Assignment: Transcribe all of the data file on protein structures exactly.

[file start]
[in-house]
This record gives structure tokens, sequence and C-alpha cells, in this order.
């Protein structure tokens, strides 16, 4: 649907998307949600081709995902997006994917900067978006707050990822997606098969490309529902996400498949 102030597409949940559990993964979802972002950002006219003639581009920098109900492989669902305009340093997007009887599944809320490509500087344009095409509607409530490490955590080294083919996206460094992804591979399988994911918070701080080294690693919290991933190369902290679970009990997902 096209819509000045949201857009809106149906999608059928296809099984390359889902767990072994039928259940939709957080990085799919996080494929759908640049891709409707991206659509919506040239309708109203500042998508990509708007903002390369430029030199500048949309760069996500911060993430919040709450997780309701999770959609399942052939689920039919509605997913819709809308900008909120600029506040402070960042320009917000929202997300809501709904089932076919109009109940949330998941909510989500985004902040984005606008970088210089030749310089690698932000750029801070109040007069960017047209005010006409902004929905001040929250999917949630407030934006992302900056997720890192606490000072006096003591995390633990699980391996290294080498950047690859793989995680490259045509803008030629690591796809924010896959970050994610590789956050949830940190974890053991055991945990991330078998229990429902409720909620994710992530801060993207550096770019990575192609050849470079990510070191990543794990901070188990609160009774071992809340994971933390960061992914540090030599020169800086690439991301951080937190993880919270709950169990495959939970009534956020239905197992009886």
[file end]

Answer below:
[in-house]
This record gives structure tokens, sequence and C-alpha cells, in this order.
């Protein structure tokens, strides 16, 4: 649907998307949600081709995902997006994917900067978006707050990822997606098969490309529902996400498949 102030597409949940559990993964979802972002950002006219003639581009920098109900492989669902305009340093997007009887599944809320490509500087344009095409509607409530490490955590080294083919996206460094992804591979399988994911918070701080080294690693919290991933190369902290679970009990997902 096209819509000045949201857009809106149906999608059928296809099984390359889902767990072994039928259940939709957080990085799919996080494929759908640049891709409707991206659509919506040239309708109203500042998508990509708007903002390369430029030199500048949309760069996500911060993430919040709450997780309701999770959609399942052939689920039919509605997913819709809308900008909120600029506040402070960042320009917000929202997300809501709904089932076919109009109940949330998941909510989500985004902040984005606008970088210089030749310089690698932000750029801070109040007069960017047209005010006409902004929905001040929250999917949630407030934006992302900056997720890192606490000072006096003591995390633990699980391996290294080498950047690859793989995680490259045509803008030629690591796809924010896959970050994610590789956050949830940190974890053991055991945990991330078998229990429902409720909620994710992530801060993207550096770019990575192609050849470079990510070191990543794990901070188990609160009774071992809340994971933390960061992914540090030599020169800086690439991301951080937190993880919270709950169990495959939970009534956020239905197992009886």